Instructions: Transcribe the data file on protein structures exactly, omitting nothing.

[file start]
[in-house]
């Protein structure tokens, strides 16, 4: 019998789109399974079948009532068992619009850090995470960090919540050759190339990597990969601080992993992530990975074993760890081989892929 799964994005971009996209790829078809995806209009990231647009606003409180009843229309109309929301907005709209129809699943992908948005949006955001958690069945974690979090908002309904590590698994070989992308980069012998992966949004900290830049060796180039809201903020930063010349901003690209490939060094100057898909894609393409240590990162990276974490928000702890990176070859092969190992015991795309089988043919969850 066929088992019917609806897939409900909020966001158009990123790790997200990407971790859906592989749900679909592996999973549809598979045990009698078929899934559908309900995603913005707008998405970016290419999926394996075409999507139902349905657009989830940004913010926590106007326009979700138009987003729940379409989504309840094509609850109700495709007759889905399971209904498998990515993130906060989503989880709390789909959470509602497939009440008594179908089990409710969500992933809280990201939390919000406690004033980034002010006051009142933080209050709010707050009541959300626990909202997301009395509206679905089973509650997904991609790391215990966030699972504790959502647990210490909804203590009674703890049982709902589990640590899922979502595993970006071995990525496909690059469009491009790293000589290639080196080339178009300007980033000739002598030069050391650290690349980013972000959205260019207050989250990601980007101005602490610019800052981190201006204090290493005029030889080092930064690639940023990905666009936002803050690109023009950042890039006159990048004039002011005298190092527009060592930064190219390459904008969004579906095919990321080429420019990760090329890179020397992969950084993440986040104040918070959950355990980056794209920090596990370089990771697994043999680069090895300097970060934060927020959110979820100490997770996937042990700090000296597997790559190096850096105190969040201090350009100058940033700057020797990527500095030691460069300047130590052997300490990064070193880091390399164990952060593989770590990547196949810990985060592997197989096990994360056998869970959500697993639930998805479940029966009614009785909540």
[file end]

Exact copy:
[in-house]
């Protein structure tokens, strides 16, 4: 019998789109399974079948009532068992619009850090995470960090919540050759190339990597990969601080992993992530990975074993760890081989892929 799964994005971009996209790829078809995806209009990231647009606003409180009843229309109309929301907005709209129809699943992908948005949006955001958690069945974690979090908002309904590590698994070989992308980069012998992966949004900290830049060796180039809201903020930063010349901003690209490939060094100057898909894609393409240590990162990276974490928000702890990176070859092969190992015991795309089988043919969850 066929088992019917609806897939409900909020966001158009990123790790997200990407971790859906592989749900679909592996999973549809598979045990009698078929899934559908309900995603913005707008998405970016290419999926394996075409999507139902349905657009989830940004913010926590106007326009979700138009987003729940379409989504309840094509609850109700495709007759889905399971209904498998990515993130906060989503989880709390789909959470509602497939009440008594179908089990409710969500992933809280990201939390919000406690004033980034002010006051009142933080209050709010707050009541959300626990909202997301009395509206679905089973509650997904991609790391215990966030699972504790959502647990210490909804203590009674703890049982709902589990640590899922979502595993970006071995990525496909690059469009491009790293000589290639080196080339178009300007980033000739002598030069050391650290690349980013972000959205260019207050989250990601980007101005602490610019800052981190201006204090290493005029030889080092930064690639940023990905666009936002803050690109023009950042890039006159990048004039002011005298190092527009060592930064190219390459904008969004579906095919990321080429420019990760090329890179020397992969950084993440986040104040918070959950355990980056794209920090596990370089990771697994043999680069090895300097970060934060927020959110979820100490997770996937042990700090000296597997790559190096850096105190969040201090350009100058940033700057020797990527500095030691460069300047130590052997300490990064070193880091390399164990952060593989770590990547196949810990985060592997197989096990994360056998869970959500697993639930998805479940029966009614009785909540």